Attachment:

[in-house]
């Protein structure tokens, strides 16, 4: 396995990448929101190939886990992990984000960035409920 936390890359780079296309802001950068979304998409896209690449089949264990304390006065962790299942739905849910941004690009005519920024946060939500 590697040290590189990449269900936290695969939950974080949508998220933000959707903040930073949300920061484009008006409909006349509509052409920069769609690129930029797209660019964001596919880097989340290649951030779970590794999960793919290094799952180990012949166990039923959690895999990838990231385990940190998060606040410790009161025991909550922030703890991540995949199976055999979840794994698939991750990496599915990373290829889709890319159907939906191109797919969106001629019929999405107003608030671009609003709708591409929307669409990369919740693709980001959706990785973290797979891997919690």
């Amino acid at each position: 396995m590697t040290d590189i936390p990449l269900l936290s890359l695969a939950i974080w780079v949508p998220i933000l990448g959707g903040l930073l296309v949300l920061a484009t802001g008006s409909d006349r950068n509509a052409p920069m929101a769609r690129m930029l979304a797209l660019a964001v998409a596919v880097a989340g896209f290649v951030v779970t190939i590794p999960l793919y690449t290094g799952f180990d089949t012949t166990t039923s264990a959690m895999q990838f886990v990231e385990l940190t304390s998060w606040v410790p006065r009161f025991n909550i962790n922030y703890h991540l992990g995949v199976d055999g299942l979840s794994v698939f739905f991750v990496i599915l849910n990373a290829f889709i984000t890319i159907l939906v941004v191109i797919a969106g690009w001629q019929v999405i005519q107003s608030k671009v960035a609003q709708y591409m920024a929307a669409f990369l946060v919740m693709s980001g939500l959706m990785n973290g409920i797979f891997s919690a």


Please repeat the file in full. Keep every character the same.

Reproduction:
[in-house]
């Protein structure tokens, strides 16, 4: 396995990448929101190939886990992990984000960035409920 936390890359780079296309802001950068979304998409896209690449089949264990304390006065962790299942739905849910941004690009005519920024946060939500 590697040290590189990449269900936290695969939950974080949508998220933000959707903040930073949300920061484009008006409909006349509509052409920069769609690129930029797209660019964001596919880097989340290649951030779970590794999960793919290094799952180990012949166990039923959690895999990838990231385990940190998060606040410790009161025991909550922030703890991540995949199976055999979840794994698939991750990496599915990373290829889709890319159907939906191109797919969106001629019929999405107003608030671009609003709708591409929307669409990369919740693709980001959706990785973290797979891997919690």
């Amino acid at each position: 396995m590697t040290d590189i936390p990449l269900l936290s890359l695969a939950i974080w780079v949508p998220i933000l990448g959707g903040l930073l296309v949300l920061a484009t802001g008006s409909d006349r950068n509509a052409p920069m929101a769609r690129m930029l979304a797209l660019a964001v998409a596919v880097a989340g896209f290649v951030v779970t190939i590794p999960l793919y690449t290094g799952f180990d089949t012949t166990t039923s264990a959690m895999q990838f886990v990231e385990l940190t304390s998060w606040v410790p006065r009161f025991n909550i962790n922030y703890h991540l992990g995949v199976d055999g299942l979840s794994v698939f739905f991750v990496i599915l849910n990373a290829f889709i984000t890319i159907l939906v941004v191109i797919a969106g690009w001629q019929v999405i005519q107003s608030k671009v960035a609003q709708y591409m920024a929307a669409f990369l946060v919740m693709s980001g939500l959706m990785n973290g409920i797979f891997s919690a």